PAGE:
When the Boston Bruins traded away Jack Studnicka on Oct. 27, 2022, the immediate reaction was (rightfully) sour. Studnicka was once a very promising prospect who appeared to be primed for a top-six role in the Bruins’ lineup one day given his skillset, willingness to compete and inherent leadership traits that were impossible to miss even from a young age. Instead, Studnicka, like many other young prospects who have been drafted during the Don Sweeney era in Boston, found himself on the outside looking in regarding an NHL roster spot, eventually resulting in his departure from the Bruins and to a new opportunity with the Vancouver Canucks.
It should be noted that there are a few players who have been drafted and developed during Sweeney’s tenure as the general manager, but the list is probably way too small given the fact that he’s been at the helm for seven seasons. Even more upsetting for some was the return that Sweeney got for Studnicka, though the return may not be as bad as some are making it out to be.
At the end of the day, Studnicka was a player who was struggling to crack the lineup in Boston due to their superb depth at center; playing him on the wing has only gotten him so far and a change of scenery probably made the most sense for him at this point in his development.
“His initial onboarding was really good, his trajectory was really good,” said Sweeney when discussing Studnicka. “During the COVID year, it was disjointed for a lot of players and he just kind of got stalled for a little bit. Then it was up and down and opportunities in and out. It’s no fault of Jack’s, maybe more fault on ours, in terms of just being able to get him fully acclimated to the level that he had been playing at in the AHL and producing.”
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It’s difficult to say that Studnicka has been to blame for any of this situation and some credit is due to Sweeney for at least acknowledging that the fault should be placed more on the team. This doesn’t necessarily excuse the situation, but it’s also important to remember that drafting and developing is difficult and certainly isn’t a linear progression and this is especially true when the team is competing for the Stanley Cup every season. Still, this one was a disappointing outcome to say the least.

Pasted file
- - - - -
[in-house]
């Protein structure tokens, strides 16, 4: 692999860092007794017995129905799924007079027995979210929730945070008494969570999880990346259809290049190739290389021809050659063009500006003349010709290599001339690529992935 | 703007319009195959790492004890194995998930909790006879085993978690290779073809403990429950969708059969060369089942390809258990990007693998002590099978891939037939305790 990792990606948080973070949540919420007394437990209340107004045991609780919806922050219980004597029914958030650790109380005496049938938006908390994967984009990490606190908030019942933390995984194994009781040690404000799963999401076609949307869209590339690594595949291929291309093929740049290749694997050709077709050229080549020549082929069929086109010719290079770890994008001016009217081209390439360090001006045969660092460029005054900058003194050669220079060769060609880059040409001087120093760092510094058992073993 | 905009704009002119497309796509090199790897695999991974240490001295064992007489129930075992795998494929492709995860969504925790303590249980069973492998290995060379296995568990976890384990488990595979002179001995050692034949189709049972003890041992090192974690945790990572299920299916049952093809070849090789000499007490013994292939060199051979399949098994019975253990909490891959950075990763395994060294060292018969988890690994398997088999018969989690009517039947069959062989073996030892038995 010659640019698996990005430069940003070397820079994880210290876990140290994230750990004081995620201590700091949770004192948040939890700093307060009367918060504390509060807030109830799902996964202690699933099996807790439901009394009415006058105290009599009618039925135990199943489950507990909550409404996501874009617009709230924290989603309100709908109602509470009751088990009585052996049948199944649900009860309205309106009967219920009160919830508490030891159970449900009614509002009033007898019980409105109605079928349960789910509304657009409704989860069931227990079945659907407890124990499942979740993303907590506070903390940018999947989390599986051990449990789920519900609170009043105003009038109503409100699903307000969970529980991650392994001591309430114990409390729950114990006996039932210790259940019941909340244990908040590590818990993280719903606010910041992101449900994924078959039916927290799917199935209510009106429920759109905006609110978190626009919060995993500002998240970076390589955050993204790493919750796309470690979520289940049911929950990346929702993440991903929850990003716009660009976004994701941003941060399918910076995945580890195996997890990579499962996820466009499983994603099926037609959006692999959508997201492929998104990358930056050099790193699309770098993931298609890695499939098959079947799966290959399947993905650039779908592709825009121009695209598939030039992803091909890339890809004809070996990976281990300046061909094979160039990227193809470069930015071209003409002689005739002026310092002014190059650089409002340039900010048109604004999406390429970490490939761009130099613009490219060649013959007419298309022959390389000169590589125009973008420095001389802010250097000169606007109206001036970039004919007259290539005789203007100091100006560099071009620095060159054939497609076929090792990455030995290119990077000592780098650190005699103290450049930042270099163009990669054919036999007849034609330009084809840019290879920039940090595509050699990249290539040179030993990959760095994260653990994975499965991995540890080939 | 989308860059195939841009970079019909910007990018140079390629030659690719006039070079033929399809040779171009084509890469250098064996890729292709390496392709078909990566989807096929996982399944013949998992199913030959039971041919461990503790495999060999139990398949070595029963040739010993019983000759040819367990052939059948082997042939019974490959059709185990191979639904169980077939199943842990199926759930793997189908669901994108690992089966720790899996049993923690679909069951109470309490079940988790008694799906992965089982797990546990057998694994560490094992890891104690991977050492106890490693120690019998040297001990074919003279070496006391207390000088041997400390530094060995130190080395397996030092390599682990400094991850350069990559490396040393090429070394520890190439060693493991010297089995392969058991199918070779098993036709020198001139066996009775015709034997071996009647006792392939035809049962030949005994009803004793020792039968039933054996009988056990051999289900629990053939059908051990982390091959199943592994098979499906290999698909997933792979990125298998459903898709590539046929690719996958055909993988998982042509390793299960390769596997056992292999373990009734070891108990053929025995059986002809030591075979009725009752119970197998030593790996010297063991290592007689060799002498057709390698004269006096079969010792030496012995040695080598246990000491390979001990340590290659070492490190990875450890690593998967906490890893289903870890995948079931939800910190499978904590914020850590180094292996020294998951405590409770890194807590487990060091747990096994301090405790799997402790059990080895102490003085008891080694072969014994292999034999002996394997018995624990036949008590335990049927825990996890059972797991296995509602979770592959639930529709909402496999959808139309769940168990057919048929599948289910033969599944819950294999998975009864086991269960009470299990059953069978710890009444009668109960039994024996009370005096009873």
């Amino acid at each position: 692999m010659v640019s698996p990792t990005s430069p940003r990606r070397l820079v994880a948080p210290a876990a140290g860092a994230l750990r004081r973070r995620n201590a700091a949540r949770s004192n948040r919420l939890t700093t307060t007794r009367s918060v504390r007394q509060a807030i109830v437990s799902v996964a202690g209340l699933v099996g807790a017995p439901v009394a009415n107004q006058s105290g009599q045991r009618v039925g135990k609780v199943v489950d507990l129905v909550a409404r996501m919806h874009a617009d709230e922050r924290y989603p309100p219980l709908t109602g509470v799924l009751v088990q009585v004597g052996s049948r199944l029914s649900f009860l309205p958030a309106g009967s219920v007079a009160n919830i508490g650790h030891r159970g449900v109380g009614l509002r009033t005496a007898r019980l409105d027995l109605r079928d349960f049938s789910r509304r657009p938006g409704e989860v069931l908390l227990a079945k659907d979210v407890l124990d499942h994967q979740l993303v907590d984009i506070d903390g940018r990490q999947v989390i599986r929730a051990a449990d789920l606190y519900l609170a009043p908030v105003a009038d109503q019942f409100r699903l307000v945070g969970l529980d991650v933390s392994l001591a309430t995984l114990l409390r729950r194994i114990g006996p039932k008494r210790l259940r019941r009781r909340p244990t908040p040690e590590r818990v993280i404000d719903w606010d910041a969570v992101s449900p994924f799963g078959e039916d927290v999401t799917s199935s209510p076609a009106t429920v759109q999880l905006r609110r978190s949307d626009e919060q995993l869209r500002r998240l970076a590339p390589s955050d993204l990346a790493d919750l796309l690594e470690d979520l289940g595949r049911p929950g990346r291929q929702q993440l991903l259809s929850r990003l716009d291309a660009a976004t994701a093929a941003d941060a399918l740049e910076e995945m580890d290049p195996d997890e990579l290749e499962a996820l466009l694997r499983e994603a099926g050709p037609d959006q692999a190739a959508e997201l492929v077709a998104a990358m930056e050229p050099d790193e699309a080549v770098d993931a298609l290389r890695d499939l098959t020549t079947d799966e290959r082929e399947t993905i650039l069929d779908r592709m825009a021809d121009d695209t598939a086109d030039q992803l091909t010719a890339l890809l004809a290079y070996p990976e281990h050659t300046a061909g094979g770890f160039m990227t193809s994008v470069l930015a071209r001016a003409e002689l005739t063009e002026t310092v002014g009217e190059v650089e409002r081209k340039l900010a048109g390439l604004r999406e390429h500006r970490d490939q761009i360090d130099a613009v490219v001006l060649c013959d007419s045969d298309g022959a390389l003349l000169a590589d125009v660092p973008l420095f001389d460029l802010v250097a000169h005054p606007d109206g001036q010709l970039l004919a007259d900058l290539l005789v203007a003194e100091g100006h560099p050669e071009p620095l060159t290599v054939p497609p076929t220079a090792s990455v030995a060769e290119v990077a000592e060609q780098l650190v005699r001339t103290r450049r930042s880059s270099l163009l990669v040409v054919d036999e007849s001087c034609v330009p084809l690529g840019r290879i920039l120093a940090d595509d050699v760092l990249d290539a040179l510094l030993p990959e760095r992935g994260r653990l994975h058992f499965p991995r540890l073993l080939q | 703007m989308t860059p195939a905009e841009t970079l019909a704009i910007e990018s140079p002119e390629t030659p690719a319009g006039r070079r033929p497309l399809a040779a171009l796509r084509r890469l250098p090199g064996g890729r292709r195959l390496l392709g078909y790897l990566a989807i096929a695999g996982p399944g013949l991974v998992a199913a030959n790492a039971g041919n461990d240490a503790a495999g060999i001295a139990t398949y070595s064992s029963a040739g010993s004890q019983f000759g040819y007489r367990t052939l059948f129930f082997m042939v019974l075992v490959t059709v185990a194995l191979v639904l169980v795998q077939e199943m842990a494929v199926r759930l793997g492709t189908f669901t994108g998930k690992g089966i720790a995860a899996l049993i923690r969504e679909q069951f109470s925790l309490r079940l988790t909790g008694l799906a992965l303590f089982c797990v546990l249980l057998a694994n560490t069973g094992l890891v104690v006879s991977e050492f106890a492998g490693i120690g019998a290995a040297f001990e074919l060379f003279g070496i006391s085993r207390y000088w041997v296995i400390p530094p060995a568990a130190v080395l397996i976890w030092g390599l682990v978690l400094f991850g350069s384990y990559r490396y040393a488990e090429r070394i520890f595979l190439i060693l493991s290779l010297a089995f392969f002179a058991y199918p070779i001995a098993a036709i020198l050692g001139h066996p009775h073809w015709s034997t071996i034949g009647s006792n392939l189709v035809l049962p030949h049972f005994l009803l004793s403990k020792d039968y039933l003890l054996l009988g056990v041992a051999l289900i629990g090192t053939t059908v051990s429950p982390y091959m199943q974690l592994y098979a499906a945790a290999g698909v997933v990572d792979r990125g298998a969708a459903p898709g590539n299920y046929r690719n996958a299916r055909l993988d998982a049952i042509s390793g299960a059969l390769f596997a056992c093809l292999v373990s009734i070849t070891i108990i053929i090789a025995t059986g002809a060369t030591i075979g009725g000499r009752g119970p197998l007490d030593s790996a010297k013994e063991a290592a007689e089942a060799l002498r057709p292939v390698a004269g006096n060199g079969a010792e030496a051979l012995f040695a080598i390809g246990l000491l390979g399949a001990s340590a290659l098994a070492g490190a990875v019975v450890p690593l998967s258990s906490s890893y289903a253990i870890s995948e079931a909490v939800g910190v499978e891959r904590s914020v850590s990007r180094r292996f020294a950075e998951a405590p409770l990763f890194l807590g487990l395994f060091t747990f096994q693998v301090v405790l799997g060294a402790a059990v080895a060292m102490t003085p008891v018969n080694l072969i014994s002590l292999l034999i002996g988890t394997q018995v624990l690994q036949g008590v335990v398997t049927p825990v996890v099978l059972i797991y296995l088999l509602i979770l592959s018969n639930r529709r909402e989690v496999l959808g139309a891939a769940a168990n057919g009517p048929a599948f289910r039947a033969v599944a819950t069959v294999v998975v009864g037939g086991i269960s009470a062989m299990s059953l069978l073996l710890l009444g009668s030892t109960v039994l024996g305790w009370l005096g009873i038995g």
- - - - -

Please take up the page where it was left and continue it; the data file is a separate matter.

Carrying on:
Bruins Acquiring DiPietro and Myrenberg Bolsters Goalie Depth, Addresses Defensive Need
Moving on from Studnicka and acquiring a goalie prospect in Michael DiPietro and a fifth-round draft pick from the 2021 NHL Draft in Jonathan Myrenberg may not have been the ideal return for the Bruins, but there was still some value to be had, especially in the latter. The Bruins’ goaltending depth at all levels appears to be solidified, creating somewhat of a question mark surrounding DiPietro’s place in the system, but adding a right-shot defender with size and offensive ability in Myrenberg was definitely a good move from a system-need standpoint.
When speaking about the DiPietro acquisition, Sweeney had the following to say.
“We’re going to work through that,” said Sweeney regarding whether DiPietro would report to Providence. “Organizational depth for us in that position is never a bad thing. The guys have done a really good job. Kyle [Keyser] is off to a good start, Keith [Kinkaid] has played well, [Brandon Bussi] has played well. So, we feel we have a lot of depth there now, but we have a couple of things in the works in terms of playing time regularly.”
More interestingly, though, were the comments made surrounding Myrenberg.
“We’ve done a little bit of leg work there,” Sweeney said. “Guys, coincidentally, over the past little while have seen Myrenberg play a little bit. [P.J. Axelsson, European scouting coordinator for the Bruins] has a lot of familiarity with the player. He’s done a lot of the leg work over the past few days when these conversations started to pick up. We do feel that there is some upside to this player.
He’s young, he’s taken a growth spurt, he’s 6 foot 3 now so he’s got some length. His numbers at the junior level are really good. He’s got some experience in the SHL playing very regularly. So, I think there is a development upside here in a positional need organizationally that we felt was a good opportunity for us. There’s maybe a little longer of a development time associated with this player, but it’s just a good opportunity to add to the depth in the organization.”
Myrenberg may not have found much success offensively since making the jump to the professional ranks, but he’s getting an opportunity having played 11 with Mora IK of the HockeyAllsvenskan league in Sweden this season and is still getting acclimated after spending 15 games with Linkopings in the SHL last season. The Bruins have acknowledged that his development will be a long-term play; ideally, this one will work out in their favor.
Brandon Share-Cohen has covered the NHL and various professional sports for seven years. Working with The Hockey Writers, Brandon works extensively on covering the Boston Bruins in addition to his role as the News Team Lead.